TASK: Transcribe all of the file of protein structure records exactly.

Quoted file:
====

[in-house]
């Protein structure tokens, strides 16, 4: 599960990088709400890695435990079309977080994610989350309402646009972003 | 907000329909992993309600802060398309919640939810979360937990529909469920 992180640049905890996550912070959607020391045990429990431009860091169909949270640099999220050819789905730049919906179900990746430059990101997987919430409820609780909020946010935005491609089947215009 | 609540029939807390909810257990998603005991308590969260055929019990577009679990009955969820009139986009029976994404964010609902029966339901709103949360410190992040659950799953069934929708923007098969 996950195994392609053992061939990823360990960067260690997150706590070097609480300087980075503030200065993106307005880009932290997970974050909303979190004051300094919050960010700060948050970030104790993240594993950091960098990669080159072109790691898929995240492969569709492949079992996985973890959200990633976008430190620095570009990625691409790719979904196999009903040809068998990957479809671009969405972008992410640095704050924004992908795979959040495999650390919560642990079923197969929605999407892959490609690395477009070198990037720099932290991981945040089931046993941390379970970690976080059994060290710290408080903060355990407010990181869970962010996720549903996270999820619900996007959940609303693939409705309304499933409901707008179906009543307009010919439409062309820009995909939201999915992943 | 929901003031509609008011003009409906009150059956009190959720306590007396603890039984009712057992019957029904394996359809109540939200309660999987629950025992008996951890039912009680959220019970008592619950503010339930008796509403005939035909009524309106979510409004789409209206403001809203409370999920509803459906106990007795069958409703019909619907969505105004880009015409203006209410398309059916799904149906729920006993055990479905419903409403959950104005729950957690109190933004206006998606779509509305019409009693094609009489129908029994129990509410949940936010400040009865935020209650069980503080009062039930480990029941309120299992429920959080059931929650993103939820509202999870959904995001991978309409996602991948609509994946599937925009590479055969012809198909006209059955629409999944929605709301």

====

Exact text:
[in-house]
């Protein structure tokens, strides 16, 4: 599960990088709400890695435990079309977080994610989350309402646009972003 | 907000329909992993309600802060398309919640939810979360937990529909469920 992180640049905890996550912070959607020391045990429990431009860091169909949270640099999220050819789905730049919906179900990746430059990101997987919430409820609780909020946010935005491609089947215009 | 609540029939807390909810257990998603005991308590969260055929019990577009679990009955969820009139986009029976994404964010609902029966339901709103949360410190992040659950799953069934929708923007098969 996950195994392609053992061939990823360990960067260690997150706590070097609480300087980075503030200065993106307005880009932290997970974050909303979190004051300094919050960010700060948050970030104790993240594993950091960098990669080159072109790691898929995240492969569709492949079992996985973890959200990633976008430190620095570009990625691409790719979904196999009903040809068998990957479809671009969405972008992410640095704050924004992908795979959040495999650390919560642990079923197969929605999407892959490609690395477009070198990037720099932290991981945040089931046993941390379970970690976080059994060290710290408080903060355990407010990181869970962010996720549903996270999820619900996007959940609303693939409705309304499933409901707008179906009543307009010919439409062309820009995909939201999915992943 | 929901003031509609008011003009409906009150059956009190959720306590007396603890039984009712057992019957029904394996359809109540939200309660999987629950025992008996951890039912009680959220019970008592619950503010339930008796509403005939035909009524309106979510409004789409209206403001809203409370999920509803459906106990007795069958409703019909619907969505105004880009015409203006209410398309059916799904149906729920006993055990479905419903409403959950104005729950957690109190933004206006998606779509509305019409009693094609009489129908029994129990509410949940936010400040009865935020209650069980503080009062039930480990029941309120299992429920959080059931929650993103939820509202999870959904995001991978309409996602991948609509994946599937925009590479055969012809198909006209059955629409999944929605709301």